Trainer Bob Baffert: “With Improbable, it’s maturity. He was immature last year. He showed that he was a Derby favorite but really couldn’t put his races together. Now he’s a mature horse. He should be the favorite, after his last race and what he did in the Whitney. He’s going to be tough. He’s not one dimensional, he can stalk. Just an extra layer of weapons I have in the Classic. But you know what, Tiz The Law, he’s going to be tough. I’ve been watching him.  He’s a really good horse, looks great. Barclay Tagg has him looking fantastic. He came in here early, trained. It’s going to be a good horse race.”
“I’d never won the Whitney and when McKinzie won it was sad that Marylou Whitney had just passed. I would have loved to win when she was there. She had always been asking me, ‘when are you going to bring a horse and run in my race?’ The Whitney, for older horses, it’s a marquee race of the summer. It looks great on the resume of any stallion.”

9. Authentic. The Kentucky Derby winner and Preakness Stakes runner-up looks to get back on track and win his fifth race in seven starts this season, locking up champion 3-year-old male and potentially Horse of the Year honors in the process. He showed determination holding off Tiz The Law in the Derby but couldn’t get past the filly Swiss Skydiver in the Preakness a month later.
Trainer Bob Baffert: “Authentic is quick, he’s fast. … I have a good record bringing Derby winners to the Classic, bringing (American) Pharoah here. It’s exciting that we’re even running the Breeders’ Cup with a crazy year we’ve had. … Hopefully we can have some luck. I know what it’s like, I don’t get ahead of myself. Charlie Whittingham always used to say, ‘expect the worst, hope for the best, if you don’t this game will drive you crazy.’ I can’t think there’s any excuse for any of them.”

10. Maximum Security. The star-crossed disqualified Kentucky Derby “winner” didn’t miss a beat after being transferred to Bob Baffert from Jason Servis after his former trainer was dealt a federal indictment for allegedly using performance-enhancing drugs. He won the Saudi Cup in late February, didn’t run again until the summer and won the Grade 2 San Diego and Grade 1 Pacific Classic before a second to stablemate Improbable in the Awesome Again.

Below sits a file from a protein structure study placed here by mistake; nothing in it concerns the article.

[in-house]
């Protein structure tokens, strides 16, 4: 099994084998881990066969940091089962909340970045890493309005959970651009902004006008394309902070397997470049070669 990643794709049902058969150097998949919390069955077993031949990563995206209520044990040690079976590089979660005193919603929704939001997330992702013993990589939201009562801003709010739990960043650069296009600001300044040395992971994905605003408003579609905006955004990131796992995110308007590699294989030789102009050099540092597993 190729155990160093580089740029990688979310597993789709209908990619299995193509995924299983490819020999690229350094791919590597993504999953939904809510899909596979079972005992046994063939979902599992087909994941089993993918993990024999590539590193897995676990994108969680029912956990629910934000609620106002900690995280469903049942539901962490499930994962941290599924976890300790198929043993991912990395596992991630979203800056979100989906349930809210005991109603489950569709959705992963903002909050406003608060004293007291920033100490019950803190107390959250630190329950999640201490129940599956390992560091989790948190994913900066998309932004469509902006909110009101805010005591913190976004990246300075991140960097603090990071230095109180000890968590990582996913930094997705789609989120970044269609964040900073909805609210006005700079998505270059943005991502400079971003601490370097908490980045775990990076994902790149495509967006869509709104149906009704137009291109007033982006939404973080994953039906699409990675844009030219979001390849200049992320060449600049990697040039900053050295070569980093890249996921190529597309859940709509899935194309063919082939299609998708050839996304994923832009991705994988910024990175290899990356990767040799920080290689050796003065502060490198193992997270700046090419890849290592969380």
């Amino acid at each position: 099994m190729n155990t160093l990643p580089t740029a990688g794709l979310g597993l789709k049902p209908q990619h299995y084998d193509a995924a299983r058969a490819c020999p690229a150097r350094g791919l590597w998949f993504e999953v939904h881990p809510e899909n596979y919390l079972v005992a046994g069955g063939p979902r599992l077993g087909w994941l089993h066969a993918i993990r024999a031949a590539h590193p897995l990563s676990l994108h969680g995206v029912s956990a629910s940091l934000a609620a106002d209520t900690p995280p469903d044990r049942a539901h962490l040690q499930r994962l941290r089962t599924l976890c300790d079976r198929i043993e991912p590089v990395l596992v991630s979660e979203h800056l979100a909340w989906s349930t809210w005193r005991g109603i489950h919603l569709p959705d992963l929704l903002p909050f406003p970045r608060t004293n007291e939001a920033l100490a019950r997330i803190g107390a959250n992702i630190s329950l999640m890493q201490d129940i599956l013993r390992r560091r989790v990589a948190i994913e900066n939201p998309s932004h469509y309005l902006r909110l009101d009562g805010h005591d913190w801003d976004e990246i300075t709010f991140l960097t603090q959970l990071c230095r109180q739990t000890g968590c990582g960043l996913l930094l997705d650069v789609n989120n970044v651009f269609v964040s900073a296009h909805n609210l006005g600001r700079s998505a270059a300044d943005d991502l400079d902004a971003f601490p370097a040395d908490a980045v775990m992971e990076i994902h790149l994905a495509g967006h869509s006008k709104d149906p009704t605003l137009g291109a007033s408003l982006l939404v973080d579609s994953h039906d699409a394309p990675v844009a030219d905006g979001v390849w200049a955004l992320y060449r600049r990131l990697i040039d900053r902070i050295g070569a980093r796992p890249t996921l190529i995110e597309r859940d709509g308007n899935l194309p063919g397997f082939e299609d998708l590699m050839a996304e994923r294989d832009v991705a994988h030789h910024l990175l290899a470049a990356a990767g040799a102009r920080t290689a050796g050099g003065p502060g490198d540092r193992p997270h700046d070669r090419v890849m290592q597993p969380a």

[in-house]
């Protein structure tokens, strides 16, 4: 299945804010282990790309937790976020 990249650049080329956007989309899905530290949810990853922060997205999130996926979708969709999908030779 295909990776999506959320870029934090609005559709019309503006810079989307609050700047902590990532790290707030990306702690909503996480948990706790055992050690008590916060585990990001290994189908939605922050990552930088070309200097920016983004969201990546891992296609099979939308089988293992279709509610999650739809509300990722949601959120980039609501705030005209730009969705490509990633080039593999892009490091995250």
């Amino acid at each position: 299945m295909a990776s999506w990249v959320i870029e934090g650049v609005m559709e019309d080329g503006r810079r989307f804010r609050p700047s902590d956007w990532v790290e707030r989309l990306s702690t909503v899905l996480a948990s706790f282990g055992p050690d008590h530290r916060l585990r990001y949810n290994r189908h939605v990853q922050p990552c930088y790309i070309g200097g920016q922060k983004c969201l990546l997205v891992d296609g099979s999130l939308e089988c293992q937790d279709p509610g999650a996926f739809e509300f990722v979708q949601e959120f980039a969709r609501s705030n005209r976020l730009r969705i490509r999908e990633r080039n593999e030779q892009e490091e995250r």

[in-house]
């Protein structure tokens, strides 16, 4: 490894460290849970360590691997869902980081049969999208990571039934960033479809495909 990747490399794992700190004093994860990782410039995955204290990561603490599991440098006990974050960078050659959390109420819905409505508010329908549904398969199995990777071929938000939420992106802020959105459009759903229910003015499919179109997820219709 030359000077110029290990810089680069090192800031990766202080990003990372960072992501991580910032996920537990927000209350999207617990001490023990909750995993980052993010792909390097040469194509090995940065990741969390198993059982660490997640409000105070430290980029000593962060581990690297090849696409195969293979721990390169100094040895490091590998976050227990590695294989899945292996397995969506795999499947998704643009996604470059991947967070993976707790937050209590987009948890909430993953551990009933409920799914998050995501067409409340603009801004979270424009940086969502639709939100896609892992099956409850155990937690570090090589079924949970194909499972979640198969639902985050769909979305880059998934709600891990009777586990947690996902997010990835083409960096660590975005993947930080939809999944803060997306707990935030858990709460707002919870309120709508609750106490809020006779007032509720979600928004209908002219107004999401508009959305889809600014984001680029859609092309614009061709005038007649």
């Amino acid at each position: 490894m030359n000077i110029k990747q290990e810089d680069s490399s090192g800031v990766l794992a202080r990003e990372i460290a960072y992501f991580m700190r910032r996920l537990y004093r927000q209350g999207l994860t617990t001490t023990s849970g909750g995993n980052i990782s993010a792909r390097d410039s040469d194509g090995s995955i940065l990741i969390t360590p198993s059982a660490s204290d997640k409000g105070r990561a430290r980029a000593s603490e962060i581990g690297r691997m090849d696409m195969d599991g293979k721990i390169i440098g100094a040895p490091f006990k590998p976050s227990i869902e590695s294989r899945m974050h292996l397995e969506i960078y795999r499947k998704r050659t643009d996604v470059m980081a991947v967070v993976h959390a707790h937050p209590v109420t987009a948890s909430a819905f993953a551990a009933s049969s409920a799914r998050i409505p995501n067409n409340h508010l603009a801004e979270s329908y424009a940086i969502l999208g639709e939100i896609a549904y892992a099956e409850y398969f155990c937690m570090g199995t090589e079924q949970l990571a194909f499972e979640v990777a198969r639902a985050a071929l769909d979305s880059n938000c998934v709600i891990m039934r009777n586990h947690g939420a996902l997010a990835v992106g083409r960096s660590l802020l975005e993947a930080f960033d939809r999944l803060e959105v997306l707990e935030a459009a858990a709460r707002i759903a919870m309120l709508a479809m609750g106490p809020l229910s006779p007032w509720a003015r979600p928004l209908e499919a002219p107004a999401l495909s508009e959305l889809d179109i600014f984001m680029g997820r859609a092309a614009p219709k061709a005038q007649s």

Trainer Bob Baffert: Max is fast. Max, you can put him where you want. Improbable he has speed himself, he can sit, he can stalk. What they have in common is they’re extremely talented horses. You hate to run all three of them together like that. Everything is on the line. Championship honors are on the line. It’s going to be a great race.
“We all know what a great horse he is. He didn’t win the Kentucky Derby. He came back and ended up 3-year-old champion. He was the best of his year. This year he’s done well. Had that one beat at Santa Anita where he was chasing a fast pace. It wasn’t his ideal type of race. He didn’t bring his A game. He’s come back and I think he’ll like this racetrack. These horses cannot make a mistake.
“He was trained a little bit differently than I train. I really got to know him really well. Probably the last few months, what he likes, doesn’t like. He doesn’t need a lot of training. Big, strong, heavy horse, but he’s got a tremendous heart and lung capacity. Never comes back blowing. He’s got what you need in a racehorse. What you can’t measure and that’s his heart. He can be empty and keeps finding. I saw him do that in the Saudi Cup, he was completely empty and still found a way to get there. At Del Mar, his first race back, he had every reason to get beat and he did not want to get beat.”